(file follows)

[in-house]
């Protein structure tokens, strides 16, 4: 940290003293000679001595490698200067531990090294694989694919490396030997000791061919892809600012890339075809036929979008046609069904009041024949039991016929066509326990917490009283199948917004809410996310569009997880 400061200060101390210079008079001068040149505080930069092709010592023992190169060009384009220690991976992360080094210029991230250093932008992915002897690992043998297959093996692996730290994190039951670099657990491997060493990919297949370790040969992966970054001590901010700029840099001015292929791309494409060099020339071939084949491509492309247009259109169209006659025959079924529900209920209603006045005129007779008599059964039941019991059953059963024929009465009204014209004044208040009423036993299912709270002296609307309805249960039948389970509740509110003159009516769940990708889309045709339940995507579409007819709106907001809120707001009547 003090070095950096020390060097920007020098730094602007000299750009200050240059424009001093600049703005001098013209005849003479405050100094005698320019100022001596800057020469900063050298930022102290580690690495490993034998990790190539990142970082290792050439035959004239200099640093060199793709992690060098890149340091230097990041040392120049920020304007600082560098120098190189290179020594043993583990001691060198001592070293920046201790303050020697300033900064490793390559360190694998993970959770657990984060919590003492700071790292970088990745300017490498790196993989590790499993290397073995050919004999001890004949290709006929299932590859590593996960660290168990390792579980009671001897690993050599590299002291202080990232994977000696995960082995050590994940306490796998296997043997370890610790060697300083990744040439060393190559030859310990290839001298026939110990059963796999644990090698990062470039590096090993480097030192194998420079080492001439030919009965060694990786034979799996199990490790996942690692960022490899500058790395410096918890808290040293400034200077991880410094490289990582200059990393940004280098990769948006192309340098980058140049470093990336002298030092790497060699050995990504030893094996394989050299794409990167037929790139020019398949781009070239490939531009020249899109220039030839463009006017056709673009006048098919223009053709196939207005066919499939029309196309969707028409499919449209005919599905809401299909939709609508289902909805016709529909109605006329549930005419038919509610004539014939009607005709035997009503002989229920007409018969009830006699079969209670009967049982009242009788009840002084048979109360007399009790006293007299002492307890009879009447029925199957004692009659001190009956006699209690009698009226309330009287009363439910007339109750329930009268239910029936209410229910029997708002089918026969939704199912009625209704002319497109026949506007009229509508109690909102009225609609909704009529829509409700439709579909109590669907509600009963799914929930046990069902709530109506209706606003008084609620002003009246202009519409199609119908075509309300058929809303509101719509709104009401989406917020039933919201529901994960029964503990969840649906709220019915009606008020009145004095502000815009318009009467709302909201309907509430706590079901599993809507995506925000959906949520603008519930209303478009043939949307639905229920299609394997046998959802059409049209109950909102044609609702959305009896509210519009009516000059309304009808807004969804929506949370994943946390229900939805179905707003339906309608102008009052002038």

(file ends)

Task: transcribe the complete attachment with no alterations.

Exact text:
[in-house]
């Protein structure tokens, strides 16, 4: 940290003293000679001595490698200067531990090294694989694919490396030997000791061919892809600012890339075809036929979008046609069904009041024949039991016929066509326990917490009283199948917004809410996310569009997880 400061200060101390210079008079001068040149505080930069092709010592023992190169060009384009220690991976992360080094210029991230250093932008992915002897690992043998297959093996692996730290994190039951670099657990491997060493990919297949370790040969992966970054001590901010700029840099001015292929791309494409060099020339071939084949491509492309247009259109169209006659025959079924529900209920209603006045005129007779008599059964039941019991059953059963024929009465009204014209004044208040009423036993299912709270002296609307309805249960039948389970509740509110003159009516769940990708889309045709339940995507579409007819709106907001809120707001009547 003090070095950096020390060097920007020098730094602007000299750009200050240059424009001093600049703005001098013209005849003479405050100094005698320019100022001596800057020469900063050298930022102290580690690495490993034998990790190539990142970082290792050439035959004239200099640093060199793709992690060098890149340091230097990041040392120049920020304007600082560098120098190189290179020594043993583990001691060198001592070293920046201790303050020697300033900064490793390559360190694998993970959770657990984060919590003492700071790292970088990745300017490498790196993989590790499993290397073995050919004999001890004949290709006929299932590859590593996960660290168990390792579980009671001897690993050599590299002291202080990232994977000696995960082995050590994940306490796998296997043997370890610790060697300083990744040439060393190559030859310990290839001298026939110990059963796999644990090698990062470039590096090993480097030192194998420079080492001439030919009965060694990786034979799996199990490790996942690692960022490899500058790395410096918890808290040293400034200077991880410094490289990582200059990393940004280098990769948006192309340098980058140049470093990336002298030092790497060699050995990504030893094996394989050299794409990167037929790139020019398949781009070239490939531009020249899109220039030839463009006017056709673009006048098919223009053709196939207005066919499939029309196309969707028409499919449209005919599905809401299909939709609508289902909805016709529909109605006329549930005419038919509610004539014939009607005709035997009503002989229920007409018969009830006699079969209670009967049982009242009788009840002084048979109360007399009790006293007299002492307890009879009447029925199957004692009659001190009956006699209690009698009226309330009287009363439910007339109750329930009268239910029936209410229910029997708002089918026969939704199912009625209704002319497109026949506007009229509508109690909102009225609609909704009529829509409700439709579909109590669907509600009963799914929930046990069902709530109506209706606003008084609620002003009246202009519409199609119908075509309300058929809303509101719509709104009401989406917020039933919201529901994960029964503990969840649906709220019915009606008020009145004095502000815009318009009467709302909201309907509430706590079901599993809507995506925000959906949520603008519930209303478009043939949307639905229920299609394997046998959802059409049209109950909102044609609702959305009896509210519009009516000059309304009808807004969804929506949370994943946390229900939805179905707003339906309608102008009052002038």